People v. Marshall, Docket No. 17305

CourtCourt of Appeal of Michigan (US)
Citation53 Mich.App. 181,218 N.W.2d 847
Docket NumberNo. 2,Docket No. 17305,2
PartiesPEOPLE of the State of Michigan, Plaintiff-Appellee, v. Jerry MARSHALL, Defendant-Appellant
Decision Date01 May 1974

Page 847

218 N.W.2d 847
53 Mich.App. 181
PEOPLE of the State of Michigan, Plaintiff-Appellee,
Jerry MARSHALL, Defendant-Appellant.
Docket No. 17305.
Court of Appeals of Michigan, Division No. 2.
May 1, 1974.
Released for Publication June 19, 1974.

Page 848

Michael A. Mason, [53 Mich.App. 182] Mason & Mason, Flint, for defendant-appellant.

Frank J. Kelley, Atty. Gen., Robert A. Derengoski, Sol. Gen., Robert F. Leonard, Pros. Atty., Donald A. Kuebler, Chief, Asst. Pros. Atty., for plaintiff-appellee.


HOLBROOK, Presiding Judge.

After being tried jointly, defendant Marshall and a codefendant were convicted of larceny from a building, M.C.L.A. § 750.360; M.S.A. § 28.592, by a jury in Genesee County Circuit Court. Defendant was sentenced to a term of 32 months to 4 years in prison and appeals as of right.

[53 Mich.App. 183] The defendant and one Harold R. Haywood were charged with larceny from a J. L. Hudson Store in Flint Township, Genesee County. The defendant and Haywood were both represented by the same counsel at trial.

The major witness called by the prosecution was a security investigator at the Hudson Store. This investigator, Bernard Teachout, testified that on the evening in question he was situated in an observation booth above the selling area of the store's men's department. He testified that he observed the defendant and Haywood enter the department, walk to a clothes rack and remove clothing therefrom. He testified that Haywood removed a suit jacket and two pairs of pants from a hanger on the rack. The suit coat was handed to defendant Marshall. He testified that Marshall concealed the suit coat underneath the jacket he was wearing and that Haywood concealed the pants under his jacket. Thereafter, the two proceeded to walk through the exit of the store and into the parking area. After calling for assistance, Teachout descended from the observation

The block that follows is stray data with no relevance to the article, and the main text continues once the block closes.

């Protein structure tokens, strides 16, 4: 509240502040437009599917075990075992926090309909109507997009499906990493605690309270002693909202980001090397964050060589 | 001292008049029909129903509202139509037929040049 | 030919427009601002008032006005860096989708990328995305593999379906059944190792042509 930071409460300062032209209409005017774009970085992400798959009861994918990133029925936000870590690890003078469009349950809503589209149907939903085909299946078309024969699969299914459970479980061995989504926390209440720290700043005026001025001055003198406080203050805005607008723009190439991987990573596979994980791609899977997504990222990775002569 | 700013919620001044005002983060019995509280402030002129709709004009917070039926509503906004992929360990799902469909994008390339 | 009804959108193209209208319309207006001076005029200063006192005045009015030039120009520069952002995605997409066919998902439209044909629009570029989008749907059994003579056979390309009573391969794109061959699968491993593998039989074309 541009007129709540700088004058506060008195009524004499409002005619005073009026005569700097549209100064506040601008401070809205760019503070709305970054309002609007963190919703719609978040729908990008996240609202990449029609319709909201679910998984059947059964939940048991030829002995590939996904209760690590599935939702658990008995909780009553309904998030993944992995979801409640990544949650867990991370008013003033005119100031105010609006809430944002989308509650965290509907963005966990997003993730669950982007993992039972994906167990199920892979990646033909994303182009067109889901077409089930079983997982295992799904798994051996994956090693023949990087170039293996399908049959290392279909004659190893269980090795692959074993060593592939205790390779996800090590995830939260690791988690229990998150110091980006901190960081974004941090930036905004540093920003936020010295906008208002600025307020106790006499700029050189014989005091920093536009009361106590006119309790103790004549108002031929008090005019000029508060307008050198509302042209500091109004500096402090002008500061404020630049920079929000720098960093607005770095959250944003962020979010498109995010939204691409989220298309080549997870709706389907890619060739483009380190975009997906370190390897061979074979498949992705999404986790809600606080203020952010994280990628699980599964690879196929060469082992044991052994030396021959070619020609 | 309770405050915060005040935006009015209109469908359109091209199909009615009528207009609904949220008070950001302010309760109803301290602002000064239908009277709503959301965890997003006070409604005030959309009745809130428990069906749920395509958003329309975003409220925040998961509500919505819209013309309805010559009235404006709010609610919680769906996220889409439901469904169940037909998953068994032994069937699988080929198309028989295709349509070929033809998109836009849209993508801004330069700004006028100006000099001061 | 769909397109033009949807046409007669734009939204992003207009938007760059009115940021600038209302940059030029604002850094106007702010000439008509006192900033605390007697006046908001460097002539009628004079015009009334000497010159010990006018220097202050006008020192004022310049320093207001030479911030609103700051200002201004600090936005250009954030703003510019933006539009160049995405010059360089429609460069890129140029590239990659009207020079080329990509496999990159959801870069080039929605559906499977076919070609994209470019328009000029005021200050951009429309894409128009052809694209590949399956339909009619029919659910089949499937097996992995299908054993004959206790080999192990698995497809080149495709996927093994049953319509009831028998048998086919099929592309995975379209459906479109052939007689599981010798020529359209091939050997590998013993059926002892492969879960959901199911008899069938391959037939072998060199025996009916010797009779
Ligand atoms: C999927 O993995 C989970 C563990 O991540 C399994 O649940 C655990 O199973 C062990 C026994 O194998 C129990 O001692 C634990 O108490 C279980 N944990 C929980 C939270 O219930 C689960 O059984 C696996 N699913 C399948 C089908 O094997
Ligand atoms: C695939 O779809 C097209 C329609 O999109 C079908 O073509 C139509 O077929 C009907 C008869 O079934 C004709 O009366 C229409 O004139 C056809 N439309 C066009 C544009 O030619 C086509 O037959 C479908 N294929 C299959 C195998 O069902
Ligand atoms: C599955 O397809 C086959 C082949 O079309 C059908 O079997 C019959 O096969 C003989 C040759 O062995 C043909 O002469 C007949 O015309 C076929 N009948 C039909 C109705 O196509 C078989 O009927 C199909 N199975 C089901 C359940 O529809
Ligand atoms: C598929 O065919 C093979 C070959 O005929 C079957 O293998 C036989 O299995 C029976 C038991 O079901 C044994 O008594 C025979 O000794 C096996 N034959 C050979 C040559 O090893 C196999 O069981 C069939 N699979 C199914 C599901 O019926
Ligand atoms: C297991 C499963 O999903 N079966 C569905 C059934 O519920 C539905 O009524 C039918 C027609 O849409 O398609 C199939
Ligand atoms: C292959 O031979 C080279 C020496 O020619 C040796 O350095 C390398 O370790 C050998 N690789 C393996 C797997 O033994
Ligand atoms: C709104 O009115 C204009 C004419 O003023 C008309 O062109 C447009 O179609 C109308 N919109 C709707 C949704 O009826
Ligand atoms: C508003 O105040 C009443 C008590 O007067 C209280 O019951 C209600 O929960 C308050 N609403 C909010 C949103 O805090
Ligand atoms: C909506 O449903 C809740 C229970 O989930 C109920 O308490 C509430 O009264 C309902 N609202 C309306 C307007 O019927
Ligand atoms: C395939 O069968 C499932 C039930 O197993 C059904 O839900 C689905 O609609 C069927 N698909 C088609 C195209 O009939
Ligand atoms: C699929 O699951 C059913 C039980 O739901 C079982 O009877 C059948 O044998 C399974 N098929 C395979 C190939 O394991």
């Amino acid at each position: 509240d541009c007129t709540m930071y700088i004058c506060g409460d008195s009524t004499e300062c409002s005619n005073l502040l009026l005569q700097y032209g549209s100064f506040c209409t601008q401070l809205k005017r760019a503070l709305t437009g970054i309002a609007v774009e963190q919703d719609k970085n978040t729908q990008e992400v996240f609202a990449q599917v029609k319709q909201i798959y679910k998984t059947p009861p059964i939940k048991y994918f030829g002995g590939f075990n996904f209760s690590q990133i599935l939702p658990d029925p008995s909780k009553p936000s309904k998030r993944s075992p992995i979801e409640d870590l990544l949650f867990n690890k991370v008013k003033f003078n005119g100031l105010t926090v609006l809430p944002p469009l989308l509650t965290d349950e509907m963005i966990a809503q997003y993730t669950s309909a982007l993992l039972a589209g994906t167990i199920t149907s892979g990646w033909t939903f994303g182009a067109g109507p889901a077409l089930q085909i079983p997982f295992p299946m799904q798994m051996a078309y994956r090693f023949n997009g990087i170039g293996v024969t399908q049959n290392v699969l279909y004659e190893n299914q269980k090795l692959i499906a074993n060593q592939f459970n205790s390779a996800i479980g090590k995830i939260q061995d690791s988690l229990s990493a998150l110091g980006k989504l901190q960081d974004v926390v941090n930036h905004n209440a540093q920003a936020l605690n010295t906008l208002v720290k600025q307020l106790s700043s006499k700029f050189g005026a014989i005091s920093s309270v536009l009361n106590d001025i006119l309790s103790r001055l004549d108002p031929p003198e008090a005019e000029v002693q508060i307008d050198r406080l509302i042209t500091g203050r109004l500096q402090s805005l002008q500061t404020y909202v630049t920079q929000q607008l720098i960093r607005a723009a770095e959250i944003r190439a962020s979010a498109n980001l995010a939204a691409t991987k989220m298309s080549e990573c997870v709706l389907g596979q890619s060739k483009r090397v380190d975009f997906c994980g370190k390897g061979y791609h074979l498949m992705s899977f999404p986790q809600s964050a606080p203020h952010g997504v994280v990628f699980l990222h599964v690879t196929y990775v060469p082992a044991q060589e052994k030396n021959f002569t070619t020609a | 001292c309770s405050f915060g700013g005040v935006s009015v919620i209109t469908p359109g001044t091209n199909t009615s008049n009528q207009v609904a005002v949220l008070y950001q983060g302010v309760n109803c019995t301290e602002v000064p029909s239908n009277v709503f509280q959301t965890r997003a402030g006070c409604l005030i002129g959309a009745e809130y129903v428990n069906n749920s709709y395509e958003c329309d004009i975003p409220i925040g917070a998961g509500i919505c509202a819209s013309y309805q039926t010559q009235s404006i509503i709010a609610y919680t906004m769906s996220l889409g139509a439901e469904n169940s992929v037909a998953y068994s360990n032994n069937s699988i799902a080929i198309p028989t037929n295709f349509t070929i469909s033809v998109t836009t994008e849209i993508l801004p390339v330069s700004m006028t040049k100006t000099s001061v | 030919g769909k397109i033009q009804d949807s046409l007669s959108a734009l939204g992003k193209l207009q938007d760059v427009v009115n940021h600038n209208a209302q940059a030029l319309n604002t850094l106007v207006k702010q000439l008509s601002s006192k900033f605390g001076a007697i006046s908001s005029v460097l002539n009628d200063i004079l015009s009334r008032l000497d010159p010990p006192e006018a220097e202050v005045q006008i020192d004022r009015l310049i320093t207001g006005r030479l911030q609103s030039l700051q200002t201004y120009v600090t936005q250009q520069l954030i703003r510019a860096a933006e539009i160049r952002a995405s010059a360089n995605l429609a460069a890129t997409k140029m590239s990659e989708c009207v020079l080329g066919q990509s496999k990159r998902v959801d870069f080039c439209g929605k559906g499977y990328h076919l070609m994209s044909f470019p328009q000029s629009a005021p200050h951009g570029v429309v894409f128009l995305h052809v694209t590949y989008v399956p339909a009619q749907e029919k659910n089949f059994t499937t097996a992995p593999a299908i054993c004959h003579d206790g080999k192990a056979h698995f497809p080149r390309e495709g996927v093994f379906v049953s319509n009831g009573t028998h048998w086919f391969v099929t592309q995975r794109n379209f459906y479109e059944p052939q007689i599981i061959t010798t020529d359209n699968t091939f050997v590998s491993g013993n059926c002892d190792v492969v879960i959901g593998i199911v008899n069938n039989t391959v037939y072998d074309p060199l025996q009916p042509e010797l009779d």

Page 849

booth and followed the defendant and Haywood into the parking area. An officer in a Genessee Valley Mall patrol car, who had responded to Teachout's request, called for the subjects to halt. From the testimony presented, it appears that Haywood stopped, whereas the defendant 'took off running'. Defendant was apprehended approximately 100 feet farther into the parking lot. During this scene, the suit jacket dropped 'from underneath Marshall's coat', according to Teachout.

While the defendant was being apprehended, Haywood was apprehended by two other security officers. One of these officers testified that he recovered two pairs of slacks from underneath a [53 Mich.App. 184] vehicle in the parking lot. When he was apprehended Haywood was standing in front of the vehicle, approximately 'ten feet' from the clothing. No one had seen Haywood drop or throw the clothing.

At trial defendant did not testify. Haywood testified that he did not take any clothing from the store. He stated that he and the defendant had entered and left the store together. According to him, while in the men's department, the defendant was in a different area while he was trying on suede jackets.

In his charge to the jury, the trial court included an instruction on aiding and abetting. Defense counsel moved for a mistrial, asserting that he was unaware that that was an issue in the case. The court responded that the instruction would have to remain, and stated:

'I think that the significance is that it is not necessarily an expansion upon the proofs, but rather is a justifiable instruction in a situation comparable to the one that we have before us, where there is an allegation that two parties joined together in the commission of a felony; and I'd have to deny the request.'


Does the inclusion of the instruction as to aiding and abetting constitute reversible error?

Defendant asserts that the evidence presented at trial supported only either the theory that the defendant was guilty of larceny as a principal or was not guilty of the alleged larceny in any way. He says that, based on Haywood's testimony that he took no clothes and the prosecution's presentation, there may have been an issue as to whether Haywood could have been convicted as an aider [53 Mich.App. 185] and abettor to the defendant. He asserts that in this context the questioned instruction would have been proper had the trial judge limited the consideration of aiding and abetting only to Haywood.